"Both directions on 35W. Helicopter says it's a devastating scene," Brian McClung told other top staff in the brief e-mail he sent at 6:18 p.m. on Aug. 1. McClung's note conveying a radio report was the first of a flurry of e-mails showing Pawlenty's staff's businesslike response.
The Associated Press obtained the messages through a request under Minnesota's public records law. None of the e-mails were sent to or from Pawlenty himself, but were widely shared among top staff.
After McClung's alert, the staff grasped for details and urgently requested updates from the state Department of Transportation in dozens of e-mails the night of the collapse and in the days following.
Less than an hour after the collapse, Pawlenty's schedule had been cleared for the next day.
"The bridge will consume us (and appropriately so) for the next few days," Chief of Staff Matt Kramer wrote the morning after the disaster, the death toll for which had reached at least seven Friday with several people still missing.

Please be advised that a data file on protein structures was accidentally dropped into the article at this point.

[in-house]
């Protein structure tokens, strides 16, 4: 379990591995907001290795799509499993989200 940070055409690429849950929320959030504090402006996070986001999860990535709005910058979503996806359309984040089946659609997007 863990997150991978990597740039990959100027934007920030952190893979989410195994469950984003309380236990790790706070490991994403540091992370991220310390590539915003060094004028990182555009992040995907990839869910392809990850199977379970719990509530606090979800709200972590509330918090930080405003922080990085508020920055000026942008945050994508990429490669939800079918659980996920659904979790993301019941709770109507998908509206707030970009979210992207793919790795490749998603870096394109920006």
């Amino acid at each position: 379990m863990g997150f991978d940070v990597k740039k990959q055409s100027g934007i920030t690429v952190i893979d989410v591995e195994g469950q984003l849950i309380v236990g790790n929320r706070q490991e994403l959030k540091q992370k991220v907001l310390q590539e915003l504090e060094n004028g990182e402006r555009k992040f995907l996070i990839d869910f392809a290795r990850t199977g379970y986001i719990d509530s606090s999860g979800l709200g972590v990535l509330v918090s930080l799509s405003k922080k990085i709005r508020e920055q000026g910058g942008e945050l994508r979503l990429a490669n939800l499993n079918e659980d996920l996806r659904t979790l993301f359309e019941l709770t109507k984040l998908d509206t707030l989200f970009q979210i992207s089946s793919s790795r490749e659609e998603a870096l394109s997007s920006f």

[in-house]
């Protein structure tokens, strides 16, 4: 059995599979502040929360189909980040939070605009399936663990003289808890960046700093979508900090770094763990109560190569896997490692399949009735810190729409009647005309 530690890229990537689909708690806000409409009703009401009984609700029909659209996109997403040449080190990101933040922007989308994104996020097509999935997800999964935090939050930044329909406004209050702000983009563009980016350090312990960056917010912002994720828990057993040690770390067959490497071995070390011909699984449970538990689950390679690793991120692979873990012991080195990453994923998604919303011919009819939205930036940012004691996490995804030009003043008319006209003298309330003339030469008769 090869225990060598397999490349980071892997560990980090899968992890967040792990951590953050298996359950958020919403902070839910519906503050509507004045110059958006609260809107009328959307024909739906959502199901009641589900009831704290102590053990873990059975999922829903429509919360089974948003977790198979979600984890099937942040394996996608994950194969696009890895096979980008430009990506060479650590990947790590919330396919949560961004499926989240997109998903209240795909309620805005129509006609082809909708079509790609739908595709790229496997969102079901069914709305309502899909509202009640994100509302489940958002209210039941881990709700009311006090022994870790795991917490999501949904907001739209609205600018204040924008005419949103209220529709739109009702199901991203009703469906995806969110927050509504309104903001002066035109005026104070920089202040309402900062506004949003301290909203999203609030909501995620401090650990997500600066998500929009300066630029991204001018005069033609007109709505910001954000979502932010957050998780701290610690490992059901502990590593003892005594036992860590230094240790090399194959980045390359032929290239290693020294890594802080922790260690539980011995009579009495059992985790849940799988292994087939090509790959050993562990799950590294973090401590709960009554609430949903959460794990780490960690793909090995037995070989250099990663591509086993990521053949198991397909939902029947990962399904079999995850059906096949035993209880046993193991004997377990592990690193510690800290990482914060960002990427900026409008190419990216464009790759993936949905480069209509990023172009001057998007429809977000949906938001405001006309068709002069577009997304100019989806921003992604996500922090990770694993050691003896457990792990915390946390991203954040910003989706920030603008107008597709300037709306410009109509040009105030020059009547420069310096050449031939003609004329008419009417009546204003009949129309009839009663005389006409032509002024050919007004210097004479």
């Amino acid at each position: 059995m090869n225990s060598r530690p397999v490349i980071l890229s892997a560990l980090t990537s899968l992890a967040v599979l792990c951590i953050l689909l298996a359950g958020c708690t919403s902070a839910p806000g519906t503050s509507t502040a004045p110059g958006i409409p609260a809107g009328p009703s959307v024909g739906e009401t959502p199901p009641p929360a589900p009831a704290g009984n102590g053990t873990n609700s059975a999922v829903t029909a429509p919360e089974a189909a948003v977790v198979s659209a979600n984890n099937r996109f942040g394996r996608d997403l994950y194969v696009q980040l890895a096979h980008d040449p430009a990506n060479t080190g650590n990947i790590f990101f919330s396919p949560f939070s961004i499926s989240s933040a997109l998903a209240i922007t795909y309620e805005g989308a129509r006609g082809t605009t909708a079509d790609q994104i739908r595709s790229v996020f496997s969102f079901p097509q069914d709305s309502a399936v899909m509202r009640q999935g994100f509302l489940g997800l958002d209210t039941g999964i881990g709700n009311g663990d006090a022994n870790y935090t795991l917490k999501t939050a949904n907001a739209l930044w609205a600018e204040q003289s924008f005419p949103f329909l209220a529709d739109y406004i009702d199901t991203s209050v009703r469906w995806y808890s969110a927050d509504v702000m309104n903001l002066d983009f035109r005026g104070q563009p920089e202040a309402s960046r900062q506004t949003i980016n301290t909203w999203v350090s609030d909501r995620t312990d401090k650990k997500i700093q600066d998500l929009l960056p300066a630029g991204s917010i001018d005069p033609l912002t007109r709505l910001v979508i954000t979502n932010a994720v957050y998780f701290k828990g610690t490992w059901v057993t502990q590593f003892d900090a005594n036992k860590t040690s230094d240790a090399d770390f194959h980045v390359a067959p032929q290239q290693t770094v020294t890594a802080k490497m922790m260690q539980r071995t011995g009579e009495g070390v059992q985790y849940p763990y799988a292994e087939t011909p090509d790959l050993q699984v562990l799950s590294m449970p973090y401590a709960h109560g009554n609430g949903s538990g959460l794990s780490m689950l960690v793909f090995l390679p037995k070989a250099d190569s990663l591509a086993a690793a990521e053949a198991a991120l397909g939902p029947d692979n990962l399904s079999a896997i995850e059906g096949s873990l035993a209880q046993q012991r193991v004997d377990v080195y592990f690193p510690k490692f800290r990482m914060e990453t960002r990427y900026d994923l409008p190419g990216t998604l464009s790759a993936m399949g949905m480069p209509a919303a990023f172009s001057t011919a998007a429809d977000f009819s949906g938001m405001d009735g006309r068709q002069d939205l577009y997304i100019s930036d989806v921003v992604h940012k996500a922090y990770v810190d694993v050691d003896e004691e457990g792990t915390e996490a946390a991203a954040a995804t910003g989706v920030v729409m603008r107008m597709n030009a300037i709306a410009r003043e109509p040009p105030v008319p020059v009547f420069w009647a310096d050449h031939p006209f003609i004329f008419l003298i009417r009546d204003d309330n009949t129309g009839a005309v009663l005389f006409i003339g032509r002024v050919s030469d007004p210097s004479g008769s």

Staff filled Pawlenty's schedule with network TV interviews and kept apprised of the response from his political rivals, taking note of a Democratic senator's criticism of the Republican governor for vetoing a transportation bill. They closely tracked federal legislation for $250 million in emergency reconstruction aid, and discussed a gathering of national Republican leaders roughly a year before the Twin Cities hosts the Republican National Convention.
Two days after the collapse, Kramer was seeking answers on how to get the bridge replaced. He pressed for information on how a bridge advances through permits and authorization, asking if an executive order or other action by the governor might accelerate construction.
Later e-mails showed he wanted a point person to handle legislative proposals, briefings and all other duties on the demolition and replacement of the I-35W bridge, a role Pawlenty said in a radio interview Friday that he had assigned to his deputy chief of staff, Bob Schroeder.